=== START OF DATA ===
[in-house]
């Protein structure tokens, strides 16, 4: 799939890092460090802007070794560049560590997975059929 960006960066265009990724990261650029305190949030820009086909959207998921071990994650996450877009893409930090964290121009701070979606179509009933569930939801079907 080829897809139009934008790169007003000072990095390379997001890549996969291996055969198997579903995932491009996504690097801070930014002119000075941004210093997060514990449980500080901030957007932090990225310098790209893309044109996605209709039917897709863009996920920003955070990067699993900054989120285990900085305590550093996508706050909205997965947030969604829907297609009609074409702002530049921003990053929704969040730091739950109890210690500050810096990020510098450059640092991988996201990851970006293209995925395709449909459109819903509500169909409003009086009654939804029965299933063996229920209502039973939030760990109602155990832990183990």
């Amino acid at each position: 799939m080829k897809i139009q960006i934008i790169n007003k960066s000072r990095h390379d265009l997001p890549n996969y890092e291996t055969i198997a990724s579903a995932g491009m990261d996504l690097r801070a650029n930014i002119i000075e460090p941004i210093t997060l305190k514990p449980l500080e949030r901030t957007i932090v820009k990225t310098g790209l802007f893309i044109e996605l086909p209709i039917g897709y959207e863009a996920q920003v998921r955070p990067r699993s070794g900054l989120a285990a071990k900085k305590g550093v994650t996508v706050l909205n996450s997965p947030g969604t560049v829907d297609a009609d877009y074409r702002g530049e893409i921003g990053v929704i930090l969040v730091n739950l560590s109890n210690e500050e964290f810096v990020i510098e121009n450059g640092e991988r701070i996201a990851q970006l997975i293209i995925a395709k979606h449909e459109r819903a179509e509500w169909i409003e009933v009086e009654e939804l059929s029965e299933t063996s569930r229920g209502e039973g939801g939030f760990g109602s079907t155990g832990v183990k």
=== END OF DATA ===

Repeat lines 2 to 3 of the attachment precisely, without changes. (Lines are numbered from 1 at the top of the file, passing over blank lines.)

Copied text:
């Protein structure tokens, strides 16, 4: 799939890092460090802007070794560049560590997975059929 960006960066265009990724990261650029305190949030820009086909959207998921071990994650996450877009893409930090964290121009701070979606179509009933569930939801079907 080829897809139009934008790169007003000072990095390379997001890549996969291996055969198997579903995932491009996504690097801070930014002119000075941004210093997060514990449980500080901030957007932090990225310098790209893309044109996605209709039917897709863009996920920003955070990067699993900054989120285990900085305590550093996508706050909205997965947030969604829907297609009609074409702002530049921003990053929704969040730091739950109890210690500050810096990020510098450059640092991988996201990851970006293209995925395709449909459109819903509500169909409003009086009654939804029965299933063996229920209502039973939030760990109602155990832990183990």
């Amino acid at each position: 799939m080829k897809i139009q960006i934008i790169n007003k960066s000072r990095h390379d265009l997001p890549n996969y890092e291996t055969i198997a990724s579903a995932g491009m990261d996504l690097r801070a650029n930014i002119i000075e460090p941004i210093t997060l305190k514990p449980l500080e949030r901030t957007i932090v820009k990225t310098g790209l802007f893309i044109e996605l086909p209709i039917g897709y959207e863009a996920q920003v998921r955070p990067r699993s070794g900054l989120a285990a071990k900085k305590g550093v994650t996508v706050l909205n996450s997965p947030g969604t560049v829907d297609a009609d877009y074409r702002g530049e893409i921003g990053v929704i930090l969040v730091n739950l560590s109890n210690e500050e964290f810096v990020i510098e121009n450059g640092e991988r701070i996201a990851q970006l997975i293209i995925a395709k979606h449909e459109r819903a179509e509500w169909i409003e009933v009086e009654e939804l059929s029965e299933t063996s569930r229920g209502e039973g939801g939030f760990g109602s079907t155990g832990v183990k």